The national election has left many in Culver City horrified. Instead of breaking the glass ceiling, it’s as if the sky has fallen, and the highest office has espoused the lowest ideologies: bigotry, sexism, religious intolerance, mass deportations, torture, homophobia, anti-intellectualism, the suppression of the free press, ecological destruction, climate injustice, the end of civil discourse, the end of reproductive freedom, the list goes on and on… In conversations with my constituents, there is a palpable sense of dread and near disbelief that politics grounded in division and hate have won the electoral college and the election – though, significantly, not the popular vote.
Contrast the national election with local results, and a very different picture emerges: that of a people willing to invest in critical infrastructure for clean water (Culver City’s Measure CW), healthy transportation (LA County’s Measure M), to provide housing and services for homeless individuals (LA’s Measure HHH), champion bilingual education (CA’s Prop 58), uphold the country’s very first statewide ban on single-use plastic bags (CA’s Prop 67), among many other important progressive initiatives. According to our local paper, the Culver City Observer, “Hillary Clinton captured almost 81 percent of the vote to a mere seven percent for Donald Trump in the city, besting the new President Elect by 5.6 to 1.”
It is clear that local action is more important today than ever.
On Wednesday, Police Chief Scott Bixby posted a letter to the community, reassuring all that “The Culver City Police Department is committed to protecting everyone’s rights, regardless of immigration status.” (see letter here). The evening before, the Culver City Board of Education unanimously passed a resolution declaring all CCUSD campuses as Safe Zones:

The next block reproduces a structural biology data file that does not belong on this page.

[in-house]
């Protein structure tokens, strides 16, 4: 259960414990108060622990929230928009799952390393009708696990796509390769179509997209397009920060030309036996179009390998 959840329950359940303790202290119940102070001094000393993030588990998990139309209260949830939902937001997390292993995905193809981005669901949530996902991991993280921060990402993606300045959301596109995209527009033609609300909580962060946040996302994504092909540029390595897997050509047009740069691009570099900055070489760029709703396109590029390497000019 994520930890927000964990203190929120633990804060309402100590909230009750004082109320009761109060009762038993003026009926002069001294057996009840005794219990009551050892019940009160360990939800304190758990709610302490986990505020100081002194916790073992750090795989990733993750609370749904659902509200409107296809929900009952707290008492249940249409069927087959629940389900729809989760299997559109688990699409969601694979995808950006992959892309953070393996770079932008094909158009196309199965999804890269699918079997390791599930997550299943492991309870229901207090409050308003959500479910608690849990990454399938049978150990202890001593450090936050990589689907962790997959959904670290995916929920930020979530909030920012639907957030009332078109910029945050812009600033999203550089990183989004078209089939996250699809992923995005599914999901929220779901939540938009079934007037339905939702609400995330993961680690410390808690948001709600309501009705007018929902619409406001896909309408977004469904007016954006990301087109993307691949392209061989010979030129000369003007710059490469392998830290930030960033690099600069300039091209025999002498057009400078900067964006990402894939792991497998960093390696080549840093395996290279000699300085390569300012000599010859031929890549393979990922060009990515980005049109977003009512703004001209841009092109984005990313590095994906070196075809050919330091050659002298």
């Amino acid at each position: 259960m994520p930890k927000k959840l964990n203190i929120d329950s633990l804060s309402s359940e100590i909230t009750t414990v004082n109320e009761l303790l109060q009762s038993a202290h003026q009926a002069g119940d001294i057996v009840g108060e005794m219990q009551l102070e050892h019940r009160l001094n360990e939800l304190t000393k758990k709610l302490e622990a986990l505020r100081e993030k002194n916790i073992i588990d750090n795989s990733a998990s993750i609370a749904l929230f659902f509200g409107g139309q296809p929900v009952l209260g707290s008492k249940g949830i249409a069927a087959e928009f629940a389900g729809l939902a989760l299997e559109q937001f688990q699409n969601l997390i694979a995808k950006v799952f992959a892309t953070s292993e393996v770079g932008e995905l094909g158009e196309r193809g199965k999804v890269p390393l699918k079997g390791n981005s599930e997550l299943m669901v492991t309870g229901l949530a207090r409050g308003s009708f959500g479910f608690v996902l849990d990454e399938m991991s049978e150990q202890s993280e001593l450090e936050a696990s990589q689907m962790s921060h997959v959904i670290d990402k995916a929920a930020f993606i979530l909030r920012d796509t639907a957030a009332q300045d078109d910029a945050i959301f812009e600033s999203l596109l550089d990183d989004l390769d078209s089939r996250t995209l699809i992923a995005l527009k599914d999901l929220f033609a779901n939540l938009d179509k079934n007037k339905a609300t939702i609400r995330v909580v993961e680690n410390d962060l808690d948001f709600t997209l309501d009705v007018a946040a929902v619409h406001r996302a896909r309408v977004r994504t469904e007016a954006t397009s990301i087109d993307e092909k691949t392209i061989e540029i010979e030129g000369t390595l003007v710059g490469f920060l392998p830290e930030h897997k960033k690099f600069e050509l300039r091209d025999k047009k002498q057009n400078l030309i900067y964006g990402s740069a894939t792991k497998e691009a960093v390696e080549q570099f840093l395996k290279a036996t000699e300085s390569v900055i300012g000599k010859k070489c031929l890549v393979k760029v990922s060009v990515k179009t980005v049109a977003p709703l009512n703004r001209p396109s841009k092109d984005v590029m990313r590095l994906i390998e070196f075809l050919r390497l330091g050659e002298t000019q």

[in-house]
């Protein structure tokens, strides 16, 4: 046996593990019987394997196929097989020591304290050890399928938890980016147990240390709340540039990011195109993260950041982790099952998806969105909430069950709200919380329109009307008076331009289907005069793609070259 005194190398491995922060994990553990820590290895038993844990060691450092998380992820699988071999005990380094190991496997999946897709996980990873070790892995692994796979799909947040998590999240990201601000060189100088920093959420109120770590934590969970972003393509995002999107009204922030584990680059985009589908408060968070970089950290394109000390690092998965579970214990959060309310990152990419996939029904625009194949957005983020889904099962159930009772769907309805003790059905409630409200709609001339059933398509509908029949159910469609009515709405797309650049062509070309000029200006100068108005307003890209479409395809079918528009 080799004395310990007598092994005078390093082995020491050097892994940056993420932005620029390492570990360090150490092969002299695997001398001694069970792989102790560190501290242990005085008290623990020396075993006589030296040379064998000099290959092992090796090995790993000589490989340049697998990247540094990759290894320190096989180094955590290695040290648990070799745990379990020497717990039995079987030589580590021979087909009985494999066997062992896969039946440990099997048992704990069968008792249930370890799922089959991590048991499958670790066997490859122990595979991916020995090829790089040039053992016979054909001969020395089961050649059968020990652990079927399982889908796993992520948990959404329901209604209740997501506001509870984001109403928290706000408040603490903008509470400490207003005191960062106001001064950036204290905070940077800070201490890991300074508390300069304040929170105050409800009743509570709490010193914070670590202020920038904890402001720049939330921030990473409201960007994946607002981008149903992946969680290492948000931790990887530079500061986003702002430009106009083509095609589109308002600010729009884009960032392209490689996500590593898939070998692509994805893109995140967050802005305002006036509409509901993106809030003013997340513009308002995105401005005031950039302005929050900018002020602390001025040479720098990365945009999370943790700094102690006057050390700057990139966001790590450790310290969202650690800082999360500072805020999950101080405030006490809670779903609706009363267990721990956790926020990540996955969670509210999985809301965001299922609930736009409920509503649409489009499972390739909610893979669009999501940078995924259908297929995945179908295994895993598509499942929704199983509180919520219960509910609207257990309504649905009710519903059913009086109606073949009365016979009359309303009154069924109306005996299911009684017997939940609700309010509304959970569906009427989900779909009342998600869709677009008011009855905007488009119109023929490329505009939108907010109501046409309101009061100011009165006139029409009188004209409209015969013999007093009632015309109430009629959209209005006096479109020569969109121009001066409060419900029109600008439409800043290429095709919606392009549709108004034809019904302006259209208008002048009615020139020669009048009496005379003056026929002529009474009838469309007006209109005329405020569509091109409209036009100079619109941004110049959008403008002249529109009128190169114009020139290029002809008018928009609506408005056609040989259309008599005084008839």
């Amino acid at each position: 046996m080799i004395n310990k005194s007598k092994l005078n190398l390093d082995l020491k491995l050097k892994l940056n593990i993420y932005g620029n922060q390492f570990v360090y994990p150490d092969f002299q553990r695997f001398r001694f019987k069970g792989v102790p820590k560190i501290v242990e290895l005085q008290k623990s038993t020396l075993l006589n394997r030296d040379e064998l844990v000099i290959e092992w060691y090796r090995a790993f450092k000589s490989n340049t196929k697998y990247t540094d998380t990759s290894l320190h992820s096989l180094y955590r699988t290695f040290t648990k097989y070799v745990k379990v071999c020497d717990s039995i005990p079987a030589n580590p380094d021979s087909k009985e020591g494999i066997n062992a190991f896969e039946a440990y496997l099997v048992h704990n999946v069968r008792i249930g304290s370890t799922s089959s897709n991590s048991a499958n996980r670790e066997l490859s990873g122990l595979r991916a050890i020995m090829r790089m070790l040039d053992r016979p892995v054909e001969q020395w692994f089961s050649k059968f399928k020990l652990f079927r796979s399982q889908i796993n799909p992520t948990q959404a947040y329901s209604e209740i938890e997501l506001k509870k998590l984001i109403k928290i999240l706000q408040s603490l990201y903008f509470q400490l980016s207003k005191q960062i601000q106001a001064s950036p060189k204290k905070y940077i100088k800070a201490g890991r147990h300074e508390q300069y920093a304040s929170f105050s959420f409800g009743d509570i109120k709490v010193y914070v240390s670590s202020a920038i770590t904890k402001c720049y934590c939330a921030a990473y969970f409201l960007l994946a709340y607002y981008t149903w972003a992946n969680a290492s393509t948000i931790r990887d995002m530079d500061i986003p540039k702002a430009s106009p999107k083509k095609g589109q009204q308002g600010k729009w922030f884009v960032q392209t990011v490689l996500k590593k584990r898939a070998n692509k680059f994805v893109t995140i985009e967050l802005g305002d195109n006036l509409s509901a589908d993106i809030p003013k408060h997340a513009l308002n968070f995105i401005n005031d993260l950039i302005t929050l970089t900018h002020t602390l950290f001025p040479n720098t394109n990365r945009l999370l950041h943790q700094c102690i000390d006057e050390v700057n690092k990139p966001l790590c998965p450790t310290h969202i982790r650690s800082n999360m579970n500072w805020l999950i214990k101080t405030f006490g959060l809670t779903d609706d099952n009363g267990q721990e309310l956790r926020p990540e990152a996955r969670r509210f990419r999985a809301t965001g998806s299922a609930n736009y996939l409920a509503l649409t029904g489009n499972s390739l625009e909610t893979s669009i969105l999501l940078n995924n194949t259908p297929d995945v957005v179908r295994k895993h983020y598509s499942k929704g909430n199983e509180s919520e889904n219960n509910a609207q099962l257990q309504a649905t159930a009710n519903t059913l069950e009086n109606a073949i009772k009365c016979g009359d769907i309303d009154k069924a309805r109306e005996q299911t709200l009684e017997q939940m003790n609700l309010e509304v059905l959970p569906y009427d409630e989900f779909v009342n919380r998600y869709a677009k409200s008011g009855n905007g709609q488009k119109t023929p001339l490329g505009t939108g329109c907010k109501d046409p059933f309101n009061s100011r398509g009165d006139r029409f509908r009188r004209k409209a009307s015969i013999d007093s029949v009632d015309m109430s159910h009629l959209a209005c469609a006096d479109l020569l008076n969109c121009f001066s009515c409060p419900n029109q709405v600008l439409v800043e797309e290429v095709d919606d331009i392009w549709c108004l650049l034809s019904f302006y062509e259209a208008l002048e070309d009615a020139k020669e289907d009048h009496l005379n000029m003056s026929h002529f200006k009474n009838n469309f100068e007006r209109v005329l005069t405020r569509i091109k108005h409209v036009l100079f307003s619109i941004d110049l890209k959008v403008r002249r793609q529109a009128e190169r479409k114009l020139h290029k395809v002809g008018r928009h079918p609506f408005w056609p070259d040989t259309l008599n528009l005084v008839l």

“The language in the resolution makes it clear that CCUSD schools are safe spaces for the diverse students and families the District serves – from every walk, talk, country and religion there is. In fact, CCUSD is widely known as one of the most diverse school districts in the state, something the District has long celebrated. Students in the District are 35 percent Hispanic, 25 percent white, 25 percent black and 15 Asian.”
– from 11/23/16 CCUSD Press Release
A couple of weeks before the election, as part of a national movement to combat the rising tide of anti-Muslim discrimination, the Culver City Council passed a resolution in solidarity with Muslims, rejecting the politics of divisiveness, hate and bigotry:
This photo was taken last weekend, when I participated on a panel discussing racial, social, economic and environmental justice at the wonderful Brasil Brasil Cultural Center. It felt good to explore solutions, identify actions, and share concerns as a community. Moving forward, we will need to continue to celebrate and affirm our diversity. We will need to stand up for the civil rights of our friends, our neighbors and ourselves. We will need to defend those principals with peaceful protest, local policies, and sustained political pressure. And, as my friend Rev. Heidi Worthen Gamble told me:
“We need to be very clear that there is a difference between outrage and hate.”